Military Leaders Act Fast To Resolve Papua Mutiny PDF Afdrukken

A day after hundreds of soldiers went on a rampage at their base near Jayapura, military commanders have moved quickly to limit the damage — and public relations fallout — by meeting with the rioters, dismissing their senior officers and apologizing for the violence and damage caused.

Army Chief Gen. Agustadi Sasongko arrived at the base in Sentani, Papua Province, early on Thursday, convening a closed-door meeting with the members of the 751 Infantry Battalion who had been involved in the violence on Wednesday.

Papua military command spokesman Lt. Col. Susilo said that Agustadi’s visit to Sentani was to hear the grievances of the soldiers first-hand. “The personnel of 751 Battalion were given the opportunity to tell the Army chief in person what was on their mind,” Susilo told state news agency Antara.

All soldiers involved in the incident were present at the meeting.

In Jakarta, Armed Forces Chief Gen. Djoko Santoso met with President Susilo Bambang Yudhoyono to discuss the matter. “I regret the incident and apologize to the people of Sentani who were disrupted, including the journalists,” Santoso told reporters after meeting with Yudhoyono, in a rare apology by the military. “Everyone [involved] will be processed and brought to trial.”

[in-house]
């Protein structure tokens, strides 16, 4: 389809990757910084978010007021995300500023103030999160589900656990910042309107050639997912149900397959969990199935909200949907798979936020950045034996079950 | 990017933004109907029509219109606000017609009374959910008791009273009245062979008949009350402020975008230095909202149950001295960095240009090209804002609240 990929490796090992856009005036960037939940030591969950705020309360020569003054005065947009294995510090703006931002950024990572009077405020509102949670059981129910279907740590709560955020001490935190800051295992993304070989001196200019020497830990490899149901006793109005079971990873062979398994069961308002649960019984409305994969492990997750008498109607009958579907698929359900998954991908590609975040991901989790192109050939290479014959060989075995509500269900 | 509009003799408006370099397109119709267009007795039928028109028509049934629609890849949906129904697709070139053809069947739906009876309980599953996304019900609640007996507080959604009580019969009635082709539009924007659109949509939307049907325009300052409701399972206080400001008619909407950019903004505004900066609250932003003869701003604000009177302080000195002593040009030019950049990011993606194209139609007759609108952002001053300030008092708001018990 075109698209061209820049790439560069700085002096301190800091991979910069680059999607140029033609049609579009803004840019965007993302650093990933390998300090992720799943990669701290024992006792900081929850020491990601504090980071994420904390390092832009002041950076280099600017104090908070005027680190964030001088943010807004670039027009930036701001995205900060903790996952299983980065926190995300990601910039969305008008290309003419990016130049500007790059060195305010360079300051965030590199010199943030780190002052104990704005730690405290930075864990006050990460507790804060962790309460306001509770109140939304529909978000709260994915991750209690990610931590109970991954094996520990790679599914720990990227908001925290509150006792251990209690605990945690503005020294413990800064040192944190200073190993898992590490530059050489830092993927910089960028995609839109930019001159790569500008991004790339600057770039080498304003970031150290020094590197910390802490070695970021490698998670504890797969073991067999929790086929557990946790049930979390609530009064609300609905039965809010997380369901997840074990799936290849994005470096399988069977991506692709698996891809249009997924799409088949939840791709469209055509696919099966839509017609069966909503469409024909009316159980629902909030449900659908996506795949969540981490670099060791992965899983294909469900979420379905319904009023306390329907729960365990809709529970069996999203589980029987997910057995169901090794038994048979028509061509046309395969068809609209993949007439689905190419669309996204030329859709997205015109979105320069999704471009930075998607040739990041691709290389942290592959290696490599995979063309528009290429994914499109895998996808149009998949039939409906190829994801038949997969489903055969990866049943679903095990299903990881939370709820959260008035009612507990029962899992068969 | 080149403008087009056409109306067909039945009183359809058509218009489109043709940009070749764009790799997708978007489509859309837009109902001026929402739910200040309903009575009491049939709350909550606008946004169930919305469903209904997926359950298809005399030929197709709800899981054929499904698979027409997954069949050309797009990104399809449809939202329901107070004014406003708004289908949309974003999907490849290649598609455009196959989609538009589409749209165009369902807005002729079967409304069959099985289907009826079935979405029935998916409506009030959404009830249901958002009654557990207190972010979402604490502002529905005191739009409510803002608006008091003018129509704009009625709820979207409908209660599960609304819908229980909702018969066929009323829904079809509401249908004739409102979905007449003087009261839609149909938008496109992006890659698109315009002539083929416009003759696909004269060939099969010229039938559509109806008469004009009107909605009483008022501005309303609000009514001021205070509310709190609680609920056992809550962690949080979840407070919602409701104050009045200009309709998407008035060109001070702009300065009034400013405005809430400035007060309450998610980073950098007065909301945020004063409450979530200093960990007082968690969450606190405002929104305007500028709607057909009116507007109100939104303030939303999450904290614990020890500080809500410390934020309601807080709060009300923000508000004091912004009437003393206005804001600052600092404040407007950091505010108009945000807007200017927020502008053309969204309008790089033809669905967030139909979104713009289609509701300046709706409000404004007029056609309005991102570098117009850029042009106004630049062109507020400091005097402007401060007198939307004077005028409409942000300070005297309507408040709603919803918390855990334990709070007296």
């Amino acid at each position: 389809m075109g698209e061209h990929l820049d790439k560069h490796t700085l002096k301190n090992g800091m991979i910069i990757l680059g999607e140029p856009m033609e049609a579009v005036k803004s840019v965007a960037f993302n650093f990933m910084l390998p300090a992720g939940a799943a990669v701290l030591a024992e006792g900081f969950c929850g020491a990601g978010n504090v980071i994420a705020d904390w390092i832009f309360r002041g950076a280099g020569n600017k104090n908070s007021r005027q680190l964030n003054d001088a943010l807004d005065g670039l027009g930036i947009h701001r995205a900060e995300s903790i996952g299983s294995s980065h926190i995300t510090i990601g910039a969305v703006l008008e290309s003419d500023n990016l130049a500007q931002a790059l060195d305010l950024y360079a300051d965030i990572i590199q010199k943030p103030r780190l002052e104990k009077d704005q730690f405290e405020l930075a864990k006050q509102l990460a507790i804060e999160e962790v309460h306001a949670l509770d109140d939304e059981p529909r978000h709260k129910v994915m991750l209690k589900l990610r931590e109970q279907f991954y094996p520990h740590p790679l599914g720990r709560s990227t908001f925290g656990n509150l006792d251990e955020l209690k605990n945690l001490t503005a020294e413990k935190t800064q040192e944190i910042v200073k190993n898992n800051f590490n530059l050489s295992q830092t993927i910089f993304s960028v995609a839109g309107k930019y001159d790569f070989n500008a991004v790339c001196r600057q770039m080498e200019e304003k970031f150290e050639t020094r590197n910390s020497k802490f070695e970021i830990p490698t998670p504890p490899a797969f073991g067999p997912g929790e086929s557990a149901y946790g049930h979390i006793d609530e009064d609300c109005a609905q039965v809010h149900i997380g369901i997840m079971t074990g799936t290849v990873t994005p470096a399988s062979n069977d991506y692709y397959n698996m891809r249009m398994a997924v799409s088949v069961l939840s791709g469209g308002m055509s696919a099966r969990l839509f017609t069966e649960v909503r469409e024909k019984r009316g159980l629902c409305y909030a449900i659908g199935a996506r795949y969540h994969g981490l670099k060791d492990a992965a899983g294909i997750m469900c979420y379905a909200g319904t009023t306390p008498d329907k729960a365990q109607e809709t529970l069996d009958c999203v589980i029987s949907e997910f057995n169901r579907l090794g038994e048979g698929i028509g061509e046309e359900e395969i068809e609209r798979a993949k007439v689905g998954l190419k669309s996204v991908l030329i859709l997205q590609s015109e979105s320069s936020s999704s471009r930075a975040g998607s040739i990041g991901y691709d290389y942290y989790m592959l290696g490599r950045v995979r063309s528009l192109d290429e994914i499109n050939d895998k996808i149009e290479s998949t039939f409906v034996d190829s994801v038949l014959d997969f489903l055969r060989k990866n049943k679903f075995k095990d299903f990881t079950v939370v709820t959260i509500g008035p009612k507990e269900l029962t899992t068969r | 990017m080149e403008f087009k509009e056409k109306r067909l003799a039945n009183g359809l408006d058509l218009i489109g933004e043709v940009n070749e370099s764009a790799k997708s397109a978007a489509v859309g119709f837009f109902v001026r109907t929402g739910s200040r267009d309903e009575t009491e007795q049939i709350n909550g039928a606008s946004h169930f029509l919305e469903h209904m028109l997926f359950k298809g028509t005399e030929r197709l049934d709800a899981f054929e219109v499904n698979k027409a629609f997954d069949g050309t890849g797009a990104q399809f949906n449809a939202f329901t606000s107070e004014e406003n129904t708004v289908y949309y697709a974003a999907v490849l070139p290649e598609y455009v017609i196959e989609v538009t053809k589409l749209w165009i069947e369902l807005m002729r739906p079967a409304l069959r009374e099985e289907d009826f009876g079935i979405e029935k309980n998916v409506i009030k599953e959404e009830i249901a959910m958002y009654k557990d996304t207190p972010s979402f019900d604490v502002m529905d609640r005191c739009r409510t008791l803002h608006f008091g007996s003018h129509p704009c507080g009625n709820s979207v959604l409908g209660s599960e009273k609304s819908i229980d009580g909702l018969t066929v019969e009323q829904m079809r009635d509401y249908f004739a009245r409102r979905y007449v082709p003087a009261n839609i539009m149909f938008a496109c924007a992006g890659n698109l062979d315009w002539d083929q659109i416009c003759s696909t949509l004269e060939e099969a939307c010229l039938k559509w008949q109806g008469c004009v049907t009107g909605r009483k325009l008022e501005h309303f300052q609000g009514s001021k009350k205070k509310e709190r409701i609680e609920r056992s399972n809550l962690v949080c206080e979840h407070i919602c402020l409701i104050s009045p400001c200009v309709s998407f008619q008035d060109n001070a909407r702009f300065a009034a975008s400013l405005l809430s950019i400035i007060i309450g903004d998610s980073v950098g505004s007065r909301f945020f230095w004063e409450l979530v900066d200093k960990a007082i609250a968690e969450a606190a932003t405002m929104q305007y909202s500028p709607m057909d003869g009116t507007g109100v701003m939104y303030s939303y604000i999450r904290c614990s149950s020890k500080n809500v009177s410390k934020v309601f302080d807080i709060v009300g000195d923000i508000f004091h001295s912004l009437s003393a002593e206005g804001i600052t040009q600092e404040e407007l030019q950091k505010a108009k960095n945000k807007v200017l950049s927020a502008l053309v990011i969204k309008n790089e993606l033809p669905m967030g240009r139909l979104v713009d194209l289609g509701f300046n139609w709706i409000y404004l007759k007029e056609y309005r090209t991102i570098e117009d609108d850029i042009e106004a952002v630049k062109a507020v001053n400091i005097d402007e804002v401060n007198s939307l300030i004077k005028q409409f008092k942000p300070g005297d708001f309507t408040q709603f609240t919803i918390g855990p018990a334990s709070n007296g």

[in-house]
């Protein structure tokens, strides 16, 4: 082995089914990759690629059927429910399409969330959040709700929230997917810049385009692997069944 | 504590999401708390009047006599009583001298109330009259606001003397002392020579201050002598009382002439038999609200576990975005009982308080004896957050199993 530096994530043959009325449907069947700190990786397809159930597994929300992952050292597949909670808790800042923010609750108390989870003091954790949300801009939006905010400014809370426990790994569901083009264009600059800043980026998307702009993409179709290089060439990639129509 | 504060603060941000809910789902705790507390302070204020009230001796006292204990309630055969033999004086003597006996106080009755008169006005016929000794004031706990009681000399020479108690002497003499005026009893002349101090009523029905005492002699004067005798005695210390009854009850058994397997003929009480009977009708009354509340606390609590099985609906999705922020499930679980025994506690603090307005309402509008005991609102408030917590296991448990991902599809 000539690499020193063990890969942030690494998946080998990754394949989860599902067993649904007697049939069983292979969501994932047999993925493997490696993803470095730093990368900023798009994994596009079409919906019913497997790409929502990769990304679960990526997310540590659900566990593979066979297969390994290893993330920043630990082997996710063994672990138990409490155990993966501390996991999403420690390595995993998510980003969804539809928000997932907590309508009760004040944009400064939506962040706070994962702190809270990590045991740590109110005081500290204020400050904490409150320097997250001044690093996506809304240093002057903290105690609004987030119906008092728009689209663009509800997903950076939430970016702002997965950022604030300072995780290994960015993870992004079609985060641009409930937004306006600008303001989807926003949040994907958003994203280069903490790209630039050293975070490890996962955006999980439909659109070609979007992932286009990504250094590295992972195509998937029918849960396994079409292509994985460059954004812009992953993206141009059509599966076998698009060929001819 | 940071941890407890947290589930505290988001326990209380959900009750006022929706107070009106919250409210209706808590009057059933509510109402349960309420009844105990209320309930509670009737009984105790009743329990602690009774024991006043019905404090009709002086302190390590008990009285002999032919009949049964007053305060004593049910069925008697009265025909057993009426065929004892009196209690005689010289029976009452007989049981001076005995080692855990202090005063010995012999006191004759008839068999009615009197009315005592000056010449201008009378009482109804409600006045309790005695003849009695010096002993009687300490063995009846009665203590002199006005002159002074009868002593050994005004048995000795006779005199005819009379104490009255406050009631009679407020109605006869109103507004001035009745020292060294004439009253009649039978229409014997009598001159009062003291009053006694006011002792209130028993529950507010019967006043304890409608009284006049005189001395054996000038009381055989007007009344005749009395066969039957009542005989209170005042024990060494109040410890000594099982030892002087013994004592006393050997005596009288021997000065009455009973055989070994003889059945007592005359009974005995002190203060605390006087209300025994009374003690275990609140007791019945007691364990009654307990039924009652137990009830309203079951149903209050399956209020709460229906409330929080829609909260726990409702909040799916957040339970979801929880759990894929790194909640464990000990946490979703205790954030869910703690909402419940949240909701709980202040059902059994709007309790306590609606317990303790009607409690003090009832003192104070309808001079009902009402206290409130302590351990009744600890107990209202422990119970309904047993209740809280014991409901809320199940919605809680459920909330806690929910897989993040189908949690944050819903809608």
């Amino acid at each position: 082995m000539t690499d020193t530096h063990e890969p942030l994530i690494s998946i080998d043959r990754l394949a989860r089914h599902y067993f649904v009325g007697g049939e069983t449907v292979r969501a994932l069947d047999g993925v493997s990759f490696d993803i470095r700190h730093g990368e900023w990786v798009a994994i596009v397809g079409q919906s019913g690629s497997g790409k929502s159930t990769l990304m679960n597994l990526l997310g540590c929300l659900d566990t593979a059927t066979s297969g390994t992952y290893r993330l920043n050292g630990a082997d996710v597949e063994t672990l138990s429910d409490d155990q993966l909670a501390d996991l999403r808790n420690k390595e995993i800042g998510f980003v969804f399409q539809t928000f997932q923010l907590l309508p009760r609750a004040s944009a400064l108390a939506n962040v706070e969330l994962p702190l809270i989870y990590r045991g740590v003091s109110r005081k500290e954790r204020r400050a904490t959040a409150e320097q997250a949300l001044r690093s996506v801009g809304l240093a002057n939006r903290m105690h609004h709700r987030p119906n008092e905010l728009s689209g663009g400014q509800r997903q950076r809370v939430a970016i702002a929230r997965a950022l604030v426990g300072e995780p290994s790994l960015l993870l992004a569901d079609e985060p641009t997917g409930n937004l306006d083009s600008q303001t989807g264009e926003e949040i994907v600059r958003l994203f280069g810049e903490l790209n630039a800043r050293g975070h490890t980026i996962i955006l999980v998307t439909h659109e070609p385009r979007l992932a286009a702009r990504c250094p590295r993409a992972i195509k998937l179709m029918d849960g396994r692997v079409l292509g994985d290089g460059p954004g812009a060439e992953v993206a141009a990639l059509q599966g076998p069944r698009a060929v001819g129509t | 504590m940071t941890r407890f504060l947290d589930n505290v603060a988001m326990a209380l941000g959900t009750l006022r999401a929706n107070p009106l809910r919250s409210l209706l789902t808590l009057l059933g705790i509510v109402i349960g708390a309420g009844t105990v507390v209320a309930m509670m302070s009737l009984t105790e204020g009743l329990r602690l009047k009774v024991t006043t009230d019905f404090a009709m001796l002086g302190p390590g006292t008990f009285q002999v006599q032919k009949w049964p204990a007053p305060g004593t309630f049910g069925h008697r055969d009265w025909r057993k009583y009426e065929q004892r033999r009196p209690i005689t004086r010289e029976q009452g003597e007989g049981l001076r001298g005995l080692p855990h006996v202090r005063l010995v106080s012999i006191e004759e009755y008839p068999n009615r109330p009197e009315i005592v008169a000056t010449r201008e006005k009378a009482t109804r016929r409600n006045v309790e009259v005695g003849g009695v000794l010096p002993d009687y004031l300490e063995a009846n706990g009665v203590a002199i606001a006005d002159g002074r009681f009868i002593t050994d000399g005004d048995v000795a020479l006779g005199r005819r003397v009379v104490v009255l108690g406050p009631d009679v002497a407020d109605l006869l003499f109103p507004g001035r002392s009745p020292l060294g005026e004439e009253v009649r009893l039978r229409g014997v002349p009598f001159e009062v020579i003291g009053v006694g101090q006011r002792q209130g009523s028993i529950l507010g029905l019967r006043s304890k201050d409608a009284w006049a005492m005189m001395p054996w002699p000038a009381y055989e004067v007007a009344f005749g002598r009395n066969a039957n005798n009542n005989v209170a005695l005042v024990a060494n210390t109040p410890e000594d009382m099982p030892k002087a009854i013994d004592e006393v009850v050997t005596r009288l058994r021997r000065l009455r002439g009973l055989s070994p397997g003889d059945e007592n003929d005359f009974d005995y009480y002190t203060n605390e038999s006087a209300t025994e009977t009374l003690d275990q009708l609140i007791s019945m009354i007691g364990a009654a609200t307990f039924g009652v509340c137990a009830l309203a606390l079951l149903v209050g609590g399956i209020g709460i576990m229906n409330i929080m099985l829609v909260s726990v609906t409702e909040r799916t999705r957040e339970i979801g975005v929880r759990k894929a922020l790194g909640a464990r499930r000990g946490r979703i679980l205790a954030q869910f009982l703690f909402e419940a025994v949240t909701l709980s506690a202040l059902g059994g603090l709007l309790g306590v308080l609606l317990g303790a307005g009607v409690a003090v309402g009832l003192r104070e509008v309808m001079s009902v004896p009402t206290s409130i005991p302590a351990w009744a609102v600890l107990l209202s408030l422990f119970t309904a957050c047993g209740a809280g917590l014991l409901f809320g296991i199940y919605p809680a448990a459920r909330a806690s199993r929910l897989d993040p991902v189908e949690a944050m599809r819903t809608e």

Army spokesman Brig. Gen. Christian Zebua said that the battalion commander, Lt. Col. Lambok Sihotang, deputy commander Maj. Raymond Power Simanjuntak and head of intelligence, First Insp. Simbolon, had all been suspended pending investigations.

In the first such incident since the fall of former President Suharto in 1998, hundreds of soldiers rioted after being angered by their senior commander’s stance on paying only half of the costs of transporting the body of a colleague who had died of an illness a few days earlier back to his home village. The family and the battalion’s soldiers had allegedly been asked to raise the remainder of the funds.

Press reports have also spoken of the soldiers complaining that their superiors had imposed various levies on soldiers’ compensation and wages.

By Christian Motte & Markus Junianto Sihaloho